In general though for all of these lights, there is a lot of fiddly work to install the wires under bricks, through walls etc etc. Then sometimes the wires are not particularly well hidden, the bricks do not clutch very well because of wires, plus you have the battery box to put somewhere in your model. Also, I found the instructions difficult to follow with sometimes not very good photos.

    Once done, they look great on display but you won`t really be able to play with the models afterwards - I only mention that because I got the Disney Castle kit and it looks lovely but my kids used to enjoy playing with the model, but there are so many wires about and battery boxes this is almost impossible. Combine that will the fact that the connections are very fragile, I would be worried that the kids break the lights. 
    LittleLoriAddicted2Oxygencatwrangler
  • CyberdragonCyberdragon Maryland, U.S.AMember Posts: 412
    edited January 9
    I used to light up my technic sets with LEDs long before I knew how to solder with just twisted wires. It looked like spaghetti but I would still play with them. But I also used alot thicker telephone wire (24 gauge solid core) and not that fragile wispy stuff you get with kits. Of course, with technic, there are alot of holes and spaces to put LEDs and thicker, more robust wire than in system. Also, AC or USB power adaptors are a good idea for stationary sets to eliminate batteries.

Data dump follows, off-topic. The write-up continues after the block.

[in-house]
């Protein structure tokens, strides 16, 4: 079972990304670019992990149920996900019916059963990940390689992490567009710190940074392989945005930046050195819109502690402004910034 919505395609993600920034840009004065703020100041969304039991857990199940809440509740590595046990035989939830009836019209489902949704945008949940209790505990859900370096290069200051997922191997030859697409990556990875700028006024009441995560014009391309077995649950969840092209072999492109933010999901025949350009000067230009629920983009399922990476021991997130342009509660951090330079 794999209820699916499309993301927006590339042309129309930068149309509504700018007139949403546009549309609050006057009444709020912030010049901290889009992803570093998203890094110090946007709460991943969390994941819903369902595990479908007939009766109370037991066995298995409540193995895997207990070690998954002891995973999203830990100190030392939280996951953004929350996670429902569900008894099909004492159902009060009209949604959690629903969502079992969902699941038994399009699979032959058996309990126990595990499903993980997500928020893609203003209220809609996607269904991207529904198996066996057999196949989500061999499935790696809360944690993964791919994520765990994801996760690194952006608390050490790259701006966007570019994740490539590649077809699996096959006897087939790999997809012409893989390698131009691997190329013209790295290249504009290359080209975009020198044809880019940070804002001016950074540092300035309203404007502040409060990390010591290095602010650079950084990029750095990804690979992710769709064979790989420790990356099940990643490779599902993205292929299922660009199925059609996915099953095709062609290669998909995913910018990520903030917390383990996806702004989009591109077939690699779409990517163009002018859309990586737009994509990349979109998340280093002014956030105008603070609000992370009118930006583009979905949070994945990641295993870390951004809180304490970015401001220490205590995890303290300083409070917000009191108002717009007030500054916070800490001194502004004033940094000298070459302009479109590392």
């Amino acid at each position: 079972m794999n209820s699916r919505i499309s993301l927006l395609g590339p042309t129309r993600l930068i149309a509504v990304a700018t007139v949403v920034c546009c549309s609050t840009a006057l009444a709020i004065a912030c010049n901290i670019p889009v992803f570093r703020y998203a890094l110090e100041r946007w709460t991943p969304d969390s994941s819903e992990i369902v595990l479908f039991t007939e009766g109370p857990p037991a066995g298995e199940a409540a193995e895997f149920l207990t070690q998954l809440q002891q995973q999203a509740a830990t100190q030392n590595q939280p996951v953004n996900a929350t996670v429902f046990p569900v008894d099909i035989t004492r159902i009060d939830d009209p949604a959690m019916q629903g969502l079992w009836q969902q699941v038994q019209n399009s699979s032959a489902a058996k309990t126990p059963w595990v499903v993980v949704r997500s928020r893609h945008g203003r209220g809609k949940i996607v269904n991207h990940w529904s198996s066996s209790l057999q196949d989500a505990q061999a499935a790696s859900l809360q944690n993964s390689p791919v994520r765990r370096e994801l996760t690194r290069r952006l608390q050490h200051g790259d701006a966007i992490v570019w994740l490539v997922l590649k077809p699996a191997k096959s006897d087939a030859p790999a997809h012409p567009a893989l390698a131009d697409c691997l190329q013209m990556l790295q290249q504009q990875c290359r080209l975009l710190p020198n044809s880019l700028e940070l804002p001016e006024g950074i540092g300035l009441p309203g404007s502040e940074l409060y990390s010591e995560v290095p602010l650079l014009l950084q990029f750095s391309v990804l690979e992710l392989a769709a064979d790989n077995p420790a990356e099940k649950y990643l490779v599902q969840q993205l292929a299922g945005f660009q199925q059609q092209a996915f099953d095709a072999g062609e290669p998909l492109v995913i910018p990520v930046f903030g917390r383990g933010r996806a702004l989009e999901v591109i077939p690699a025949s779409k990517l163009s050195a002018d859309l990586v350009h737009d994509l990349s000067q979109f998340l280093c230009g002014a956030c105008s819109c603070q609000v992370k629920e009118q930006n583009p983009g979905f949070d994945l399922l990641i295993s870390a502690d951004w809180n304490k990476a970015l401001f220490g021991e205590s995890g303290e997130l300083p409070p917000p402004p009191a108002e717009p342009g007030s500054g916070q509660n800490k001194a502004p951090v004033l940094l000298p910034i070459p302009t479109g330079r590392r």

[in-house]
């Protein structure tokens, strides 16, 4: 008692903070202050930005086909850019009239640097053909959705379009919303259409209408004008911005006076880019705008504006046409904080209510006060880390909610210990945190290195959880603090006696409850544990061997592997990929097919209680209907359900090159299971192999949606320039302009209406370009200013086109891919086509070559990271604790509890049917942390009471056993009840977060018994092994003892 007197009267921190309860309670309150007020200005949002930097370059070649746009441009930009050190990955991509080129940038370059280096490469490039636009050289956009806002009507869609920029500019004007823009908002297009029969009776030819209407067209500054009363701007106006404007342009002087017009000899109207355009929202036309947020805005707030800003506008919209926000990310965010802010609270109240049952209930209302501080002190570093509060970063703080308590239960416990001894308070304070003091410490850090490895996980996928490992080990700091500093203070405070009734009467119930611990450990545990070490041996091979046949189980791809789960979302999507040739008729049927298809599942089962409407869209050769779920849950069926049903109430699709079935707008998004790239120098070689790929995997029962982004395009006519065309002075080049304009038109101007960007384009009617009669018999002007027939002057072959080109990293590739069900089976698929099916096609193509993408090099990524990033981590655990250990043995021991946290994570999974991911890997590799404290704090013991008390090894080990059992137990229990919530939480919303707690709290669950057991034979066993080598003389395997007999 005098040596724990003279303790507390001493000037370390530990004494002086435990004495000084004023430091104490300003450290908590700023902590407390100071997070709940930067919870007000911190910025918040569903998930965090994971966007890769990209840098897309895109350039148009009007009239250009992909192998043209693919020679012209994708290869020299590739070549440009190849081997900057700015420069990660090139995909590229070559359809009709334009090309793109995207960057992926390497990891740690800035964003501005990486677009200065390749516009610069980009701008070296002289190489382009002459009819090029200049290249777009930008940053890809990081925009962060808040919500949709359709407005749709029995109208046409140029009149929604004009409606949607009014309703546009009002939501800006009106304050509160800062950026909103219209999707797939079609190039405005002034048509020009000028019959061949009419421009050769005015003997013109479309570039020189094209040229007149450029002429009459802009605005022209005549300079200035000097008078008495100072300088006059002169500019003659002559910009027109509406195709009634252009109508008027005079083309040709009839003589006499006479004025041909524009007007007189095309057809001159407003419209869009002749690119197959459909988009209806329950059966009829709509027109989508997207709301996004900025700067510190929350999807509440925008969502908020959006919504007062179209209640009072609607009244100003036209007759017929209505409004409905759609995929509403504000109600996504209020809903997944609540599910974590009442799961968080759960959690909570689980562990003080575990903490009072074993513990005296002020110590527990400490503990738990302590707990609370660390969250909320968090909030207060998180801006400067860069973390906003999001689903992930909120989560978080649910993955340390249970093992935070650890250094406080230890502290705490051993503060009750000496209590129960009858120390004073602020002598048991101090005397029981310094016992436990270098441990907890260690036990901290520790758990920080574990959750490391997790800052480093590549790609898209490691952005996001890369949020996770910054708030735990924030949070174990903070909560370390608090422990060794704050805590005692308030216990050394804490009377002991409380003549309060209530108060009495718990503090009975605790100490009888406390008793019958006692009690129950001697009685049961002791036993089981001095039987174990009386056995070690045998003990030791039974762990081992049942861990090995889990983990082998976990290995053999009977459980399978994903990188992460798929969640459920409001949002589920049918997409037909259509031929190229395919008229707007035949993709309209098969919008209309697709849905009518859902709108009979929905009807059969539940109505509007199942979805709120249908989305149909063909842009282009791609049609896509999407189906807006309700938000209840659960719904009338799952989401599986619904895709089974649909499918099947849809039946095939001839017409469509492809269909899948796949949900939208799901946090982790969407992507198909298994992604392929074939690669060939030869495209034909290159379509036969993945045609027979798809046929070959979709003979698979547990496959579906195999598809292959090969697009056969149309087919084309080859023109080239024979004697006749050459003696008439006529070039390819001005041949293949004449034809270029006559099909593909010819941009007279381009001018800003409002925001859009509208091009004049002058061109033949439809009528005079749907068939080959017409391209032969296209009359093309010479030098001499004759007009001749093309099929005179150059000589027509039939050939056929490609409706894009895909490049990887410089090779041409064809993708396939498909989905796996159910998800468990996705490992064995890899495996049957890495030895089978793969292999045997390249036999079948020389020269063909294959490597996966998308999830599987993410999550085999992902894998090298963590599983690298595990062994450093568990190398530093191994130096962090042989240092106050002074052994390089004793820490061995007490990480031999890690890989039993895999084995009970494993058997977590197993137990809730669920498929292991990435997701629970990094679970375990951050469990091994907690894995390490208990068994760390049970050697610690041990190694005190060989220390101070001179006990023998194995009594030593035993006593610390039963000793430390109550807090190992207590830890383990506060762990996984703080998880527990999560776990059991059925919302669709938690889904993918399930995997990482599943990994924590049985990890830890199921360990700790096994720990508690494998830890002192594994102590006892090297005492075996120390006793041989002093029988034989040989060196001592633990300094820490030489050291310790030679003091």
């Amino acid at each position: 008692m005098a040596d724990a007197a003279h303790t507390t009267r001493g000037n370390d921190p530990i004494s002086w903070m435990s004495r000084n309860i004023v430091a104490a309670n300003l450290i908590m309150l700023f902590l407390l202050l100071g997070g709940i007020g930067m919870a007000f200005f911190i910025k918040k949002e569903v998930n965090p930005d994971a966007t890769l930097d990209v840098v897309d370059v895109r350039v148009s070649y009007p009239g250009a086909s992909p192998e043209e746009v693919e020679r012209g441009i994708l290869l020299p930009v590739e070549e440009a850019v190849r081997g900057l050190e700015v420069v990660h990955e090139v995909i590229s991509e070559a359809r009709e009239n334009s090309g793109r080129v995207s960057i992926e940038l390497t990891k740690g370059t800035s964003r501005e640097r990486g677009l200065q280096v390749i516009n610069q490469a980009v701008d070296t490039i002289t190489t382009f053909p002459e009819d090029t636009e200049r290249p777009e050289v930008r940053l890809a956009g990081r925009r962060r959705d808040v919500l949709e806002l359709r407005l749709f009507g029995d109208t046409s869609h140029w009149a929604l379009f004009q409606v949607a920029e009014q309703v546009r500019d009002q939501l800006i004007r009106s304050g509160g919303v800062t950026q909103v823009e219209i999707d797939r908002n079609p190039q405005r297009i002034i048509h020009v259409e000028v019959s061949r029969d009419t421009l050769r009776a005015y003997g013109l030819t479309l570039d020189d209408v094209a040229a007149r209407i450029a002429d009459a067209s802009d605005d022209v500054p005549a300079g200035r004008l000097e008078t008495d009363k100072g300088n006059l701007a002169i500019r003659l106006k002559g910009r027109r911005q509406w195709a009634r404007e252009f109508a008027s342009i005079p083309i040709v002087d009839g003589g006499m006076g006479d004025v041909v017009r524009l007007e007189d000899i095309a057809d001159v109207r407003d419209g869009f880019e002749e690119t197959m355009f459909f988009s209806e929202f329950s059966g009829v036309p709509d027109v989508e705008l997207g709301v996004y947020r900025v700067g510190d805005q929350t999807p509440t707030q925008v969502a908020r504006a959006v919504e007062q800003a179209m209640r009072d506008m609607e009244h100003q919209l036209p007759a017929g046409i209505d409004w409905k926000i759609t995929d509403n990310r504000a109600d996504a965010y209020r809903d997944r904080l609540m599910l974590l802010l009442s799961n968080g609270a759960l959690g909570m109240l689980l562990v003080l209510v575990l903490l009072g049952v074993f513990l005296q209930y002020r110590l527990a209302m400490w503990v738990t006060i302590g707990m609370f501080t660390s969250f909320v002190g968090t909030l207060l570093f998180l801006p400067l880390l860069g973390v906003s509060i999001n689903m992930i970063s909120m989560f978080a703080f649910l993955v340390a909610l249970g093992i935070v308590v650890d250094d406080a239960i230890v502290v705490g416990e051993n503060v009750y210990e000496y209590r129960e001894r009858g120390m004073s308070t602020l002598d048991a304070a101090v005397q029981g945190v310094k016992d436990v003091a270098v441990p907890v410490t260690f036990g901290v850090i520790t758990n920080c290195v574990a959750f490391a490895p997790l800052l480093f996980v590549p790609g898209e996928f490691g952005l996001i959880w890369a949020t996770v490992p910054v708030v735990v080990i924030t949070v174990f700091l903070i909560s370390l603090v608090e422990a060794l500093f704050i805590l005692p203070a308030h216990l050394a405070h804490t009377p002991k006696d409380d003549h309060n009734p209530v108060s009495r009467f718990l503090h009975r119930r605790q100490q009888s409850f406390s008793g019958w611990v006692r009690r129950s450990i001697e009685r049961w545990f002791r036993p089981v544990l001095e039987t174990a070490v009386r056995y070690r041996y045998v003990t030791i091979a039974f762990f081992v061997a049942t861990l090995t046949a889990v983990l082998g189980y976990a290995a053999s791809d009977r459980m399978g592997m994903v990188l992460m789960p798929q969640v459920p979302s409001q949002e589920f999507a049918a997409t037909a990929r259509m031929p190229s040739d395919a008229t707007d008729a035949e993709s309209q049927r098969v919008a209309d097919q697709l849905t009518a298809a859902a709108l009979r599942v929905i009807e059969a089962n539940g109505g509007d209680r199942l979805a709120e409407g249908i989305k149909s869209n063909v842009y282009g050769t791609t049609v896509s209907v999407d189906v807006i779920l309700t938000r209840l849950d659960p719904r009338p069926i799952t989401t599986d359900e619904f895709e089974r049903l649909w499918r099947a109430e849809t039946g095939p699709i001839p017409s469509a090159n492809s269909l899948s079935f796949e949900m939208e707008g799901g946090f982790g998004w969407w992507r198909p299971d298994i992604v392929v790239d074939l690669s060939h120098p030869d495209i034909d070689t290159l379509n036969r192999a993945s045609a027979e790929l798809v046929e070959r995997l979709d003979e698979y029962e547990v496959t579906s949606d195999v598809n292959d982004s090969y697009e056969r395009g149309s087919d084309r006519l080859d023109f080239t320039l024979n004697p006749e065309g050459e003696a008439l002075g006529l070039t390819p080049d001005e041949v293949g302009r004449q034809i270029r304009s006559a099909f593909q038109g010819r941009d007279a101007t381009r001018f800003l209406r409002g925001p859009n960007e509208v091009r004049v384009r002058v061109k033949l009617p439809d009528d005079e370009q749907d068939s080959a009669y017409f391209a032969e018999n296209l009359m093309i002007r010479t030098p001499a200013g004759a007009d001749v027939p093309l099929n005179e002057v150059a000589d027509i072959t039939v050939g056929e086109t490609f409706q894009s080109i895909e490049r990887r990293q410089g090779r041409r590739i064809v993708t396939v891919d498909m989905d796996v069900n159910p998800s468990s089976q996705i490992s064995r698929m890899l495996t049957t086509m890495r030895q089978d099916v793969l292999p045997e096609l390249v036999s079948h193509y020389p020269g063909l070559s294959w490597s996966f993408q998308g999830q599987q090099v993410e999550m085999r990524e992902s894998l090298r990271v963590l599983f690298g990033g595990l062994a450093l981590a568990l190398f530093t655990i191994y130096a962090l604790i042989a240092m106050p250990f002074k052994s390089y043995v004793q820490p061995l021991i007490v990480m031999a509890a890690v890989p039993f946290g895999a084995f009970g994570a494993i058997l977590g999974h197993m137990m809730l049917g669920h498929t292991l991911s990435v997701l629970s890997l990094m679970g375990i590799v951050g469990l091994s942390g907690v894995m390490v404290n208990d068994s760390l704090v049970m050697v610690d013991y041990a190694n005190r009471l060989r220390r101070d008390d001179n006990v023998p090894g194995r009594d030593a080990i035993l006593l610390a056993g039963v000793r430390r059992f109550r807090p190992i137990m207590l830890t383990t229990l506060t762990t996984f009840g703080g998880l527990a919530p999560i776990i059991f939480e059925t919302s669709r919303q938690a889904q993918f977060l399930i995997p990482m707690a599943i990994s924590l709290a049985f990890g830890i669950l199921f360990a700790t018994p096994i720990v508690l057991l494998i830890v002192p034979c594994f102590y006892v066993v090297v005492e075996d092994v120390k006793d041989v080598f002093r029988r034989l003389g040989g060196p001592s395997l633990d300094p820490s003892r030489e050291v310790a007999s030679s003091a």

LittleLori
  • lee1980lee1980 Bristol, UKMember Posts: 39
    Thanks all for replies sort of info I was after.  I think I will best just waiting until get light my bricks from elegant bricks here in UK.  Though imagine it would of been easier to install during build of stranger things to! 
    Would be for display on shelf with all mine no play really, would look to ac power or a decent power bank.
  • CCCCCC UKMember Posts: 18,142
    I've tried microsoldering with grain of rice/wheat bulbs before (which you can also use) and yes, tiny wires are fiddly (especially with my fat iron I normally use on old circuit boards and tube stuff), but with either LEDs or bulbs you'll get the hang of it eventually (you may have to redo the joints several times if the light doesn't come on).

    Yeah, once you get the hang of it then it is not too bad. Although you can buy pre-soldered / connected micro LEDs. I bought a load a couple of years ago for about 20p / 25c a piece. Although more expensive than the individual components, they were worth it based on how much time I was spending trying to solder them myself at the time.

    The good thing about the thin wire is that you can hide it between bricks within a wall and you barely notice it. Although as mentioned above, if using a technic model, then often you can run thicker wire though the holes. Sometimes in MOCs I purposely use technic bricks to create and hide channels to pass wires through.
    LittleLori
  • msandersmsanders Member Posts: 928
    lee1980 said:
    Thanks all for replies sort of info I was after.  I think I will best just waiting until get light my bricks from elegant bricks here in UK.  Though imagine it would of been easier to install during build of stranger things to! 
    Would be for display on shelf with all mine no play really, would look to ac power or a decent power bank.
    Someone posted on another thread the lights from Lightailing for a modular. Worth reading that because they like the quality so my comments may just be specific for my experience. 
  • lee1980lee1980 Bristol, UKMember Posts: 39
    Will do a search, though i must not spend to much more on lego yet lol, she will sure to notice lights to!